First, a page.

by Anne Presley

IROQUOIS – Tindale House or Lockmasters’ House has joined the growing ranks of a number of Dundas County historical sites that future generations will never know existed or what they meant to the community.

Anyone driving up to the Iroquois Locks will now see a scar left on a beautiful rural setting where the dwelling once stood. One has to wonder whether the area will be cleaned up or left in its current state of disarray?

Originally built in the late 1870s by James Tindale as a family home, it survived the building of the Seaway from its prominent perch atop Point Iroquois overlooking the St. Lawrence River.

Tindale arrived in Iroquois in 1874, and established a jewellery and bookstore in the Tindale block of downtown Iroquois. His store carried precious stones, watches, clocks, pins and rings. His son joined the business, and he added a watch repair and fancy goods department to the store.

The Tindale House, perched atop the Iroquois Lock as it once appeared. The historic home met the wrecker’s ball last month. Schoch Photo

The Tindale contributions to the business sector of old Iroquois were extensive, but that is a topic for another day.

The family also owned 28 acres of land surrounding their home on Point Iroquios, which consisted of 600 to 700 McIntosh apple trees.

After Tindale’s death, his two daughters carried on the apple business and their apples were widely shipped across Canada and Europe. It is believed that they even shipped apples to Queen Elizabeth.

With the coming of the Seaway, the family was forced to relocate and their home was used as offices for the St. Lawrence Seaway Authority.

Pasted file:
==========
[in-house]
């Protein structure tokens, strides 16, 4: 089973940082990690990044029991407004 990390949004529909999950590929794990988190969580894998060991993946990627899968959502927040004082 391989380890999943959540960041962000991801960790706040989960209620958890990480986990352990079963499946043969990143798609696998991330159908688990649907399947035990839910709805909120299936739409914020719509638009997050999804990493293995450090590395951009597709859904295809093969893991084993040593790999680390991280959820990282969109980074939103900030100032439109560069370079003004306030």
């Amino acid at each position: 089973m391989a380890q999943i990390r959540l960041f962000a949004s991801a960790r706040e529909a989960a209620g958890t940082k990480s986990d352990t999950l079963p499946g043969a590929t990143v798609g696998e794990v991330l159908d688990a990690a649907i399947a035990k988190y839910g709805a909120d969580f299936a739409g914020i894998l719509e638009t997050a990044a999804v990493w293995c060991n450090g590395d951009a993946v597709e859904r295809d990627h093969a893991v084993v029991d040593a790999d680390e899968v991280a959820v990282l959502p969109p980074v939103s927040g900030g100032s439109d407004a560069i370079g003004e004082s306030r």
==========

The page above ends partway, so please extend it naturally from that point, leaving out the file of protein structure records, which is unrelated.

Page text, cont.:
Once the Seaway was completed it was designated for use as a house for the Lockmaster. This practice continued until 1998 when a new Lockmaster was appointed and he chose to retain his dwelling in Cornwall.

The Tindale House was then earmarked for demolition, but a local group called Dundas, Iroquois and Matilda Ontario Natural Development Shorelines (DIAMONDS), chaired by Don Graham, attempted to save it. The organization’s goal was to ensure the tradition of public access to beautified spaces, like the Tindale House, along the Galop Canal and the St. Lawrence River.

DIAMONDS eventually had to withdraw their effort because of costs associated with conditions put in the lease by the St. Lawrence Seaway Management Corporation.

It is tragic that despite all the efforts made, Tindale House has ceased to exist and we have lost another piece of our history. This time it happened with no warnings, no public consultation, and not even a chance to say goodbye.

Does the St. Lawrence Seaway Management Corporation no longer care about the wishes of the people whose lives they totally disrupted in the 1950s? Do they think the younger generations no longer remember what was done to their families?